So 2003 could have marked the beginning of the end of the controversy. But that was not the case. Agrochemical companies used the toolbox of tobacco companies to turn science against itself and sow doubt. Use rigor and accuracy in the instruments to delay awareness of the risks as much as possible.” (45)

I think it would be a big exaggeration to say that lobbies have infiltrated the Intergovernmental Platform on Biodiversity and Ecosystem Services (IPBES). But it is true that among the key authors of the first report of this organization, which dealt specifically with pollinators and their decline, there was an employee of the industrialist Syngenta. Researchers have also strongly protested, in the journal Nature, against this obvious conflict of interest – all the more so since the scientist in question was, at the time of her participation in the work of IPBES, at the center of ‘intense scientific controversy. It is impossible to determine the impact that this person’s participation in the work of IPBES had in the end, but the history of science work carried out on the tobacco industry’s influencing strategies – in particular those of the American historian of science Robert Proctor (Stanford University) – shows that the participation, in expert work, of researchers in conflict of interest has the effect of biasing its conclusions.” (57)

An insinuation reinforced by frequent references

He reinforces this link by frequently referring to tobacco:

“To understand, it may be helpful to do a little thought experiment. Take a group of young, healthy men. Make sure they all weigh around 70 kg. Then lock them up for two days and force them to smoke enough cigarettes to kill half of them. Read off the quantity of cigarettes inhaled to achieve this: You just got what toxicologists call the “lethal dose 50” over forty-eight hours (or LD50-48 hours). This is the amount of a poison that, given over a two-day period, has a one in two chance of killing an individual. Based on the toxicity of nicotine alone, it is likely that the LD50-48 hours of the blond cigarette is in the order of 150 packets per individual. Then divide this amount by ten. At this point, you still don’t know what the result is (i.e. fifteen packets).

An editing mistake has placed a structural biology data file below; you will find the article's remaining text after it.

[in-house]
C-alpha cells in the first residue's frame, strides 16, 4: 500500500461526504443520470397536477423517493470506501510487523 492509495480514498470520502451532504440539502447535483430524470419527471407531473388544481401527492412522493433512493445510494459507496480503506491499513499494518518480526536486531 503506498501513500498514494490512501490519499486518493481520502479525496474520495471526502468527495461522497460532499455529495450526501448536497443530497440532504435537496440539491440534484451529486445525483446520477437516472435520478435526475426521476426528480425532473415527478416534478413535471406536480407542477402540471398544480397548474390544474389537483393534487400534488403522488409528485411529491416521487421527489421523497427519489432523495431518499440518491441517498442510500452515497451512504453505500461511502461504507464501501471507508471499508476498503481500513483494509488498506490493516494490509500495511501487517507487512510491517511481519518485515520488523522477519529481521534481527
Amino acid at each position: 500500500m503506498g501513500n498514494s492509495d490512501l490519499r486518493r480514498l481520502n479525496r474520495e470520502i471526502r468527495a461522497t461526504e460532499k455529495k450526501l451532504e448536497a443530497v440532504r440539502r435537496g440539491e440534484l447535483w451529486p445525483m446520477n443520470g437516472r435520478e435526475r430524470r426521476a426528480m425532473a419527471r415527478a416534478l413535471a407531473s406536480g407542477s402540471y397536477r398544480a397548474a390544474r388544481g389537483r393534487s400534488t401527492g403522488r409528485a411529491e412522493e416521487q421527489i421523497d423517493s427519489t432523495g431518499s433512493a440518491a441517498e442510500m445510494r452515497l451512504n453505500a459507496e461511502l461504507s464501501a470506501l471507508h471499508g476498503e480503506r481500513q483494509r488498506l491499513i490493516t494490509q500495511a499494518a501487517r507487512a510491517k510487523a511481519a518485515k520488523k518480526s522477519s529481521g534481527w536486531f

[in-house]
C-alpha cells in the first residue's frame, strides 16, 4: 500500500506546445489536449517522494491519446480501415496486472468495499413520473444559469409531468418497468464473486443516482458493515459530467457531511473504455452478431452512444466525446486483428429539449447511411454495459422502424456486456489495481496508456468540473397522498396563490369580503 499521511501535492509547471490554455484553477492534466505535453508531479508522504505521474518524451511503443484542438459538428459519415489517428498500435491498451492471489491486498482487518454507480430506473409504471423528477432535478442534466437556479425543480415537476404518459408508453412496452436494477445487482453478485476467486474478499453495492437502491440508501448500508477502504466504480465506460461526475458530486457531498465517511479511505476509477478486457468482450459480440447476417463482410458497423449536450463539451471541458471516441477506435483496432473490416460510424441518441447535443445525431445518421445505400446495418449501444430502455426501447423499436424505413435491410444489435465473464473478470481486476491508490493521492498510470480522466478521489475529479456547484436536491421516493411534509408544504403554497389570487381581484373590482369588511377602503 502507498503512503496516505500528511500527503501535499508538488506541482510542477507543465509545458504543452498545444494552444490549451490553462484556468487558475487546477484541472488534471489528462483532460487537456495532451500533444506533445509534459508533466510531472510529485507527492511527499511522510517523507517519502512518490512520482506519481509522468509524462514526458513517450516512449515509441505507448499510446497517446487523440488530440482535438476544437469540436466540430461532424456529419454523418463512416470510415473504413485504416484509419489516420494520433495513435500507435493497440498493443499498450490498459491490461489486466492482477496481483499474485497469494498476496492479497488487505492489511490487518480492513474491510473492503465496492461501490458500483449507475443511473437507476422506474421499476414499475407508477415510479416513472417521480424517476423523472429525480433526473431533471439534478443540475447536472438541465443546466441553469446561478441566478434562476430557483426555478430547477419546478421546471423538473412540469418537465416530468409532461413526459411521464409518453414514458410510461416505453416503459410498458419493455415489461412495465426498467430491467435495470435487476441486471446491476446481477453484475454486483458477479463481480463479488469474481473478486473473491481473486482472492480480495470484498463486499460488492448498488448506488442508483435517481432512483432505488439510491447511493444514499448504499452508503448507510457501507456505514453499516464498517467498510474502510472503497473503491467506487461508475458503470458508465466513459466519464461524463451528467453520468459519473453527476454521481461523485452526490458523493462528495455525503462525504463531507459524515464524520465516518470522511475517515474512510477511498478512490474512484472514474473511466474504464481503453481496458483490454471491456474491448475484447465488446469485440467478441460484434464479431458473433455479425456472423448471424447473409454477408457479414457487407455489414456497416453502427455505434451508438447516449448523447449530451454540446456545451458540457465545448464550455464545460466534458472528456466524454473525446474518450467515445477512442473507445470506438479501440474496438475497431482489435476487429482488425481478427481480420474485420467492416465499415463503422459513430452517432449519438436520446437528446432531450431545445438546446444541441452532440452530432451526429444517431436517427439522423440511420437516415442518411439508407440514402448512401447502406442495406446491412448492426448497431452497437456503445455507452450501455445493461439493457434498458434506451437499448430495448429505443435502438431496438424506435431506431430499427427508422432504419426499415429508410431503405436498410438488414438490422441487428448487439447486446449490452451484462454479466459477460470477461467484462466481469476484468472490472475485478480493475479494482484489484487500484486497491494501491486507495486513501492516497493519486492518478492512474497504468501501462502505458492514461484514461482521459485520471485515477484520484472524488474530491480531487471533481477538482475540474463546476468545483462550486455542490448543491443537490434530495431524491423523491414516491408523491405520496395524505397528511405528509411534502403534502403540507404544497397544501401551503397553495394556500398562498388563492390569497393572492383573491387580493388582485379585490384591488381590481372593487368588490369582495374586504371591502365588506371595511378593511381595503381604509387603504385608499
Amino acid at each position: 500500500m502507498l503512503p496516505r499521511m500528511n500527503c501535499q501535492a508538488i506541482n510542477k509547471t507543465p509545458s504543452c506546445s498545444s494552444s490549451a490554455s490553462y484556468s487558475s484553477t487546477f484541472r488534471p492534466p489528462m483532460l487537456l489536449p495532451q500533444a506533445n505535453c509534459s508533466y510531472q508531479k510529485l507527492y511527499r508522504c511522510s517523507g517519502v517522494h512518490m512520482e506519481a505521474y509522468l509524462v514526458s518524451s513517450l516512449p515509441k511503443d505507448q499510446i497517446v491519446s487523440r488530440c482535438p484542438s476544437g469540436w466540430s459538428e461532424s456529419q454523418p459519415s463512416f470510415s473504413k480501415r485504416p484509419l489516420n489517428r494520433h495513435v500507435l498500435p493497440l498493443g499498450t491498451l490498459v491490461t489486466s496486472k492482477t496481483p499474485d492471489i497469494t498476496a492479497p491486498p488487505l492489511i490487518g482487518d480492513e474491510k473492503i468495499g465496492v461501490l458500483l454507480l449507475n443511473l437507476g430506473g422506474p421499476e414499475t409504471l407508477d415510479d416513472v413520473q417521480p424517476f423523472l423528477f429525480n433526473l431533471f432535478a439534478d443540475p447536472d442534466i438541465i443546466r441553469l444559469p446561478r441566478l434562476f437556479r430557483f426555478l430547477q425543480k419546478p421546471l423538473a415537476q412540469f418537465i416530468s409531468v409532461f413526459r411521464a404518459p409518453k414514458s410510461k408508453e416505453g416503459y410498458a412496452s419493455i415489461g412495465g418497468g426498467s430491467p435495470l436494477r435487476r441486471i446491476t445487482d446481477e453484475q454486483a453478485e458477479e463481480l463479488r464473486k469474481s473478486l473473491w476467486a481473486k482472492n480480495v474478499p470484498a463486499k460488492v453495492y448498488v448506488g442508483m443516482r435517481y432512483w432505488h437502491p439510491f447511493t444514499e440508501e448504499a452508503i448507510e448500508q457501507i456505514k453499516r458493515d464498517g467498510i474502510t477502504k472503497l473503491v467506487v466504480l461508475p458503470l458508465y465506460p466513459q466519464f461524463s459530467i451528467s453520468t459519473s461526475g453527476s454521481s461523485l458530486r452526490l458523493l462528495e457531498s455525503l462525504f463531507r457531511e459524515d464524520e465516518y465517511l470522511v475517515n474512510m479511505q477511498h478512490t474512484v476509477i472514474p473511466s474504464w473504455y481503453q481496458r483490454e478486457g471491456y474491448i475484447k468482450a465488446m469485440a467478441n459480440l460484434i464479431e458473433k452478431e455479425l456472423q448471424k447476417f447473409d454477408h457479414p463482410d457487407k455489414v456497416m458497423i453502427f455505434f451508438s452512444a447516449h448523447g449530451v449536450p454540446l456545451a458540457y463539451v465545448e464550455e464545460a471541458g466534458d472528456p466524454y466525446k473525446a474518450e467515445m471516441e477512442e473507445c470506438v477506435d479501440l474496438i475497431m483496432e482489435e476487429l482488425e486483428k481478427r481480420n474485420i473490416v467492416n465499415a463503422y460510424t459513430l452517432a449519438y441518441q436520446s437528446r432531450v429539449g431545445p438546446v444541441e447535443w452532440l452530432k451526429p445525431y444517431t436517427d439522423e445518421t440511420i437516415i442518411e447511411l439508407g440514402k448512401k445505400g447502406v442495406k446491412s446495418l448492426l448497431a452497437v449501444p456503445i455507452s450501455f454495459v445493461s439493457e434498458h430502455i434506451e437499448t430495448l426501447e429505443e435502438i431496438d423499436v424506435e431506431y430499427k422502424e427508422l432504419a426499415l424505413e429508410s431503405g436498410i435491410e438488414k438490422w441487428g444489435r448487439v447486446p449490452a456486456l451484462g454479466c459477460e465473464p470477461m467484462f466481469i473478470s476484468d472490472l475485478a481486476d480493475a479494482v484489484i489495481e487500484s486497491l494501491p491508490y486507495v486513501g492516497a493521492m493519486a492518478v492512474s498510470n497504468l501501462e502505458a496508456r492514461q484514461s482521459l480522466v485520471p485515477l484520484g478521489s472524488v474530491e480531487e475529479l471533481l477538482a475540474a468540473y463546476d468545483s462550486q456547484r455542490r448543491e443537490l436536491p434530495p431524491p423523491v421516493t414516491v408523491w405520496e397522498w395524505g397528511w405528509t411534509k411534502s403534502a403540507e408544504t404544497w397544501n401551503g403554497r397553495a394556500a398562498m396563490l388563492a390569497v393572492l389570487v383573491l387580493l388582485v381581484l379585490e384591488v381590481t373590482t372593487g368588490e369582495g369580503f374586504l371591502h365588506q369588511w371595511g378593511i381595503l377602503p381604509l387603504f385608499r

To nothing? Think again: the experience and the calculation that you have just carried out bring you “scientific proof” that cigarettes are a product of “low risk” for humans, as long as their consumption remains below the threshold of fifteen packs per day . At five packs of blondes per day, you are therefore very much below the risk threshold.” (11)

“For example, an epidemiological study showing the proportion of smokers affected by lung cancer does not, in itself, establish a causal link between smoking and the disease. But that doesn’t mean that this causal link doesn’t exist.” (44)

“Thus, the European decision to ban these three ‘neonics’ comes at a time when the damage they have caused is immense and undoubtedly already partially irreversible. Kind of like a doctor who waits until he is diagnosed with lung cancer before advising his patients to quit smoking. Or change the brand of cigarettes.” (45)

As we have shown, this parallel is indefensible: there is no consensus on the effects of NNIs like on the ones of tobacco and the influence denounced is ridiculous. The journalist only adds specific elements that might make one think about it: it is only a logic of evocation (“it looks like”) and not of demonstration. It is a manipulation technique aimed at concealing the weakness of the elements he identifies and reinforcing the fable he invents: “there would be a scientific consensus (as had been the case with tobacco)”; “There would be influencing practices (such as those implemented by the tobacco industry)”.

Thus, S. Foucart builds his argument around the lateness of the regulatory response against NNIs on the invention of scientific consensus and influence; invention which it reinforces with explicit or implicit references to the practices of the tobacco industry.

Page bibliography

  • Zeltener T, Kesseler DA, Martiny A, Randera F. « Les stratégies utilisées par l’industrie du tabac pour contrer les activités de lutte antitabac à l’Organisation Mondiale de la santé. » Résumé d’orientation. Rapport du Comité d’experts sur les documents de l’industrie du tabac. OMS, juillet 2000